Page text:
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Integr Physiol Behav Sci. 1993 Oct-Dec;28(4):369-87; discussion 368.

Psychological and physiological responses to stress: the right hemisphere and the hypothalamo-pituitary-adrenal axis, an inquiry into problems of human bonding.

Abstract

In addition to repeated reexperiencing of the event, the delayed effects of severe psychological trauma, i.e., post traumatic stress disorder (PTSD), present a paradoxical mix of symptoms. There is enhancement of the self-preservative catecholamine states; anger and fear with a contrasting sense of meaninglessness and a blunting of the emotional responses of the attachment behavior so critical for species preservation. Hormonally, there is a striking separation of the catecholamine response, which stays elevated and that of the hypothalamo-pituitary-adrenal (HPA) axis, which may remain at normal levels. Pathophysiologically, the reexperiencing of the trauma and the arousal may be associated with dysfunction of the locus coeruleus, amygdala and hippocampal systems. This article explores the consequences of an additional dysfunction: a dissociation of the hemispheres that appears to be responsible for the alexithymic avoidance and failure of the cortisol response that so often follow severe psychological trauma. There is neurophysiological evidence that the left and right hemispheres subserve different emotional sets that correspond to "control" and "appraisal," i.e., very approximately to the self and species preservative behavioral complexes, respectively. Several studies point to physiological dissociation of hemispheric functions during alexithymia. This raises the question: What has been lost if in this condition the right side no longer fully contributes to integrated cerebral function? Right hemispheric damaged children lose critical social skills and in adults the related sense of familiarity critical for bonding is lost. Such losses of social sensibilities may account for the lack of empathy and difficulties with bonding found in sociopathy and borderline personality: conditions now believed to result from repeated psychological trauma during development. On the other hand, systems that promote right hemispheric contributions provide solacing access to a "Higher Power." They also appear to protect against socially disordered behavior, substance abuse, the failure of the HPA axis and some aspects of the pathophysiology of chronic disease.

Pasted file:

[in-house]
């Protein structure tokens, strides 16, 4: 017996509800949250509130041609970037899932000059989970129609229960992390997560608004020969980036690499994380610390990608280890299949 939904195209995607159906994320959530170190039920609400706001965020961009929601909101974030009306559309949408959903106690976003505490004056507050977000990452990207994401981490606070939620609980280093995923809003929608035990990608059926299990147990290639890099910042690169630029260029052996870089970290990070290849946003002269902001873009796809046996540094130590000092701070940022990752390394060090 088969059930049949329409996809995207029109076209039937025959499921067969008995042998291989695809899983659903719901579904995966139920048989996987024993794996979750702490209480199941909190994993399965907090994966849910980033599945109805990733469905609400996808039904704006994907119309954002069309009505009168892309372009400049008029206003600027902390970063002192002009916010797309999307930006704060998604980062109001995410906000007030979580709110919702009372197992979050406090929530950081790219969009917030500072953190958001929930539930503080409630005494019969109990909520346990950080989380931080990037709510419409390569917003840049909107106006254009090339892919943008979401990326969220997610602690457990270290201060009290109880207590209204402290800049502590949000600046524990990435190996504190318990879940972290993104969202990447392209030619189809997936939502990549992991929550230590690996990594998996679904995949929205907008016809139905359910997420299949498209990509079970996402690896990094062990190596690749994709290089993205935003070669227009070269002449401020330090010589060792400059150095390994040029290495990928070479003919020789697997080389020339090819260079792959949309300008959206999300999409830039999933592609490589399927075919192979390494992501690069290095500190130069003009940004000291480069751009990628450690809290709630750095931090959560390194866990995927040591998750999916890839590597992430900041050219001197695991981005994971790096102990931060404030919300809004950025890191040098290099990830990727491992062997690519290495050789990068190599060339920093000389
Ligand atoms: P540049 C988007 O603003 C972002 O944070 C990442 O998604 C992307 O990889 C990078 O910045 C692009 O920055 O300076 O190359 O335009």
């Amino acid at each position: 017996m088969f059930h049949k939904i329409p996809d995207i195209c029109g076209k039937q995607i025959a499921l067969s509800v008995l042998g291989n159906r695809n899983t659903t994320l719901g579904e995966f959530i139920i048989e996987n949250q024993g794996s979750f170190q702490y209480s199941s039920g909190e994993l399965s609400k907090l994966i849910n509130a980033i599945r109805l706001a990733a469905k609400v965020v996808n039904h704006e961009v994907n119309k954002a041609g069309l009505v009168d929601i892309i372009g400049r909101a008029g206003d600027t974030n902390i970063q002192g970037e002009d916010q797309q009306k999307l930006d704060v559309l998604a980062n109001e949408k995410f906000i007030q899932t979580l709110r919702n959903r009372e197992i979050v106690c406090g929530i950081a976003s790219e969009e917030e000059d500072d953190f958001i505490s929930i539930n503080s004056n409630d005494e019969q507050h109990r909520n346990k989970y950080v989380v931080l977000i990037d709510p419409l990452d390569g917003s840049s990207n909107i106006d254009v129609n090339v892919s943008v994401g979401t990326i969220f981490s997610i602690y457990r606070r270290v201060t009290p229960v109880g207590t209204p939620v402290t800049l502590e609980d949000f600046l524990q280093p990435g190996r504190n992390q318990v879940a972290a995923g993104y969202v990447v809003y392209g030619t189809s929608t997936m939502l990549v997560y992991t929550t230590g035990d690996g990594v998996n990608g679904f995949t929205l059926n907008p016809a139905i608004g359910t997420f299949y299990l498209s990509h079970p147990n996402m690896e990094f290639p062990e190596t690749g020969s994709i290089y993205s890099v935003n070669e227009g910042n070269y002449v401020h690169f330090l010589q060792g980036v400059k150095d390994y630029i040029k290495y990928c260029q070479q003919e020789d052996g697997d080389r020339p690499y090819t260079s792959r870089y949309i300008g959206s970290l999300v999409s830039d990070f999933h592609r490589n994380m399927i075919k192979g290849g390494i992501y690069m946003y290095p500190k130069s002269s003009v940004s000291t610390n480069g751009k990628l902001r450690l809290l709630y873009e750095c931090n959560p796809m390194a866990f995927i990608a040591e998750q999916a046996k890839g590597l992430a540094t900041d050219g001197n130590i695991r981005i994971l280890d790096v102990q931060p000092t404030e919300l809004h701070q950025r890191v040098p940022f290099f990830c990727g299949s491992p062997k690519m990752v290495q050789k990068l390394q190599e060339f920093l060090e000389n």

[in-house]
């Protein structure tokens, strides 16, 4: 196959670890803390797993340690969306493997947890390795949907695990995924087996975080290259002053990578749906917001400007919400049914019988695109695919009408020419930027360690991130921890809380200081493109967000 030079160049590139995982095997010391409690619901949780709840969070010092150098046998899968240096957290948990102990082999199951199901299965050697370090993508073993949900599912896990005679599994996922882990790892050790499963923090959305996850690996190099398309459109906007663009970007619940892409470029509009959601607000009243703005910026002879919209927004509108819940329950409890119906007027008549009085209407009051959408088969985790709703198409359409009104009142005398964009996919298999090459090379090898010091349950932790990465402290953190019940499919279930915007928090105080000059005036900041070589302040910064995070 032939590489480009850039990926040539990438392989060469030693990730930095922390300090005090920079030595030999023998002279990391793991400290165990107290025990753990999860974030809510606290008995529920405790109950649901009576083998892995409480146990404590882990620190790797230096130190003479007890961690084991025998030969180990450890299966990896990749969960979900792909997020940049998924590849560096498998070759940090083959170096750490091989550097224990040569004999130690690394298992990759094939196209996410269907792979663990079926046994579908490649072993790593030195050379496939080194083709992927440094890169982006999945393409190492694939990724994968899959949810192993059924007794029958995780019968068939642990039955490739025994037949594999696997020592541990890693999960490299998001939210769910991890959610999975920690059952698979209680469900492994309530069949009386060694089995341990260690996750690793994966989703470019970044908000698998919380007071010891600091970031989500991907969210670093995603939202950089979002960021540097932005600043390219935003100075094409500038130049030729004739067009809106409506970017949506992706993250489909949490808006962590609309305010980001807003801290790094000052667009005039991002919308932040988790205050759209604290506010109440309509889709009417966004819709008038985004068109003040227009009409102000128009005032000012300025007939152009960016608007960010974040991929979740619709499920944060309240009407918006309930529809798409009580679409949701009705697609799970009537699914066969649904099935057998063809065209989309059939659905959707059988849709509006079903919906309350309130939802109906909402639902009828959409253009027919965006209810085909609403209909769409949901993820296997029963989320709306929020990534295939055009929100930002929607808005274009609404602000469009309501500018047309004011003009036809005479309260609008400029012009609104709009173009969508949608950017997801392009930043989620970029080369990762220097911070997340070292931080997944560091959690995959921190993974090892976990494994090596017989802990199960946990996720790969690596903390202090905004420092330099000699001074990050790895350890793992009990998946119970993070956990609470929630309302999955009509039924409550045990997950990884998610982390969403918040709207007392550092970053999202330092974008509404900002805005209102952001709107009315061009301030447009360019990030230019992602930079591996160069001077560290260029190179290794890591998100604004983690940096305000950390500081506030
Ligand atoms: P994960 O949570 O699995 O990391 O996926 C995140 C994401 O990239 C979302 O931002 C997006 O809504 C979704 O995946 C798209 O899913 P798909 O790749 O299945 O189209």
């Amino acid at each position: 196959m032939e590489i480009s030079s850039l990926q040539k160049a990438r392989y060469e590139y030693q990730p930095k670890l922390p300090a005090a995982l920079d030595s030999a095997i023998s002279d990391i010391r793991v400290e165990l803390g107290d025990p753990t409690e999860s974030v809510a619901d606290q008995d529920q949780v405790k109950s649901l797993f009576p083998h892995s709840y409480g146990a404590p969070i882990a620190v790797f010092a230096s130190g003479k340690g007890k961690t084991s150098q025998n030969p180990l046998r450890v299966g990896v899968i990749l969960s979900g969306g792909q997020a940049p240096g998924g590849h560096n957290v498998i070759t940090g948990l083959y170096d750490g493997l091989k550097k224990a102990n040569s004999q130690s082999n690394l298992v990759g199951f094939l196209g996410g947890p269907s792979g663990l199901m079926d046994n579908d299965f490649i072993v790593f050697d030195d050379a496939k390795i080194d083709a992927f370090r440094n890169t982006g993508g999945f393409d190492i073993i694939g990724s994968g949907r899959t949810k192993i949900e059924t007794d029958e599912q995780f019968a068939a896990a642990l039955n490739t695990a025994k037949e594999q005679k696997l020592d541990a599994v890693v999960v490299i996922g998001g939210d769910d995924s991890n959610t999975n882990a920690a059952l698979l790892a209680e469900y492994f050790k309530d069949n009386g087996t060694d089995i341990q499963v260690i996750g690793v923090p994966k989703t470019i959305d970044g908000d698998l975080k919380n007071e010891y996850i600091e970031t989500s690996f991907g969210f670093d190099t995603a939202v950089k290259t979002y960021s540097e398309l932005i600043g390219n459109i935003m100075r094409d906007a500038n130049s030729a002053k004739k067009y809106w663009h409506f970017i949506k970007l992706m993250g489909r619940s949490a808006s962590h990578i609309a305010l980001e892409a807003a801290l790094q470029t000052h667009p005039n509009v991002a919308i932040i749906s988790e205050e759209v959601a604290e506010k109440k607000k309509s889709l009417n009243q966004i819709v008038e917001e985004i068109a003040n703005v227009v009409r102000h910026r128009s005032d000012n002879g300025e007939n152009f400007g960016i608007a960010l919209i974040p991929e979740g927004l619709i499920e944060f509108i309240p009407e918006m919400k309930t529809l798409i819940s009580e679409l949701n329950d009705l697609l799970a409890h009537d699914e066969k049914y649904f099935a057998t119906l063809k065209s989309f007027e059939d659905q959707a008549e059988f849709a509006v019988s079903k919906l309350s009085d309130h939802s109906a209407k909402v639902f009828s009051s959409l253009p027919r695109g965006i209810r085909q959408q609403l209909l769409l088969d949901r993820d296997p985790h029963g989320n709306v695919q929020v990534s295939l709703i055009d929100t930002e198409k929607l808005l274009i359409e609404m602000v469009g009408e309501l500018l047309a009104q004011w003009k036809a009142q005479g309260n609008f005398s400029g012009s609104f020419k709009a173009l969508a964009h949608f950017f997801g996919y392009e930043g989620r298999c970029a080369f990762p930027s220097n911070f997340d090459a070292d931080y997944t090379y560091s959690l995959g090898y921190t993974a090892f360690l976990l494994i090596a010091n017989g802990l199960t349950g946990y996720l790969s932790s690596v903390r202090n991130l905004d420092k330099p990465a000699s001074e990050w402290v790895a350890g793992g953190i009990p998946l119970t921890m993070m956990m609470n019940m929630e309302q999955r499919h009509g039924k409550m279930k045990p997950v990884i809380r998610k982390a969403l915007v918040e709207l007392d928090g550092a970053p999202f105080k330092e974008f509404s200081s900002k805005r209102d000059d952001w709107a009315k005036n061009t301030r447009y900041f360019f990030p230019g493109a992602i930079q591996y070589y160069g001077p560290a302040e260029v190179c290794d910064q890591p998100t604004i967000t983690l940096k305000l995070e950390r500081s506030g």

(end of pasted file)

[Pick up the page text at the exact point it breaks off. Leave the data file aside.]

PMID:
8117582
[PubMed - indexed for MEDLINE]
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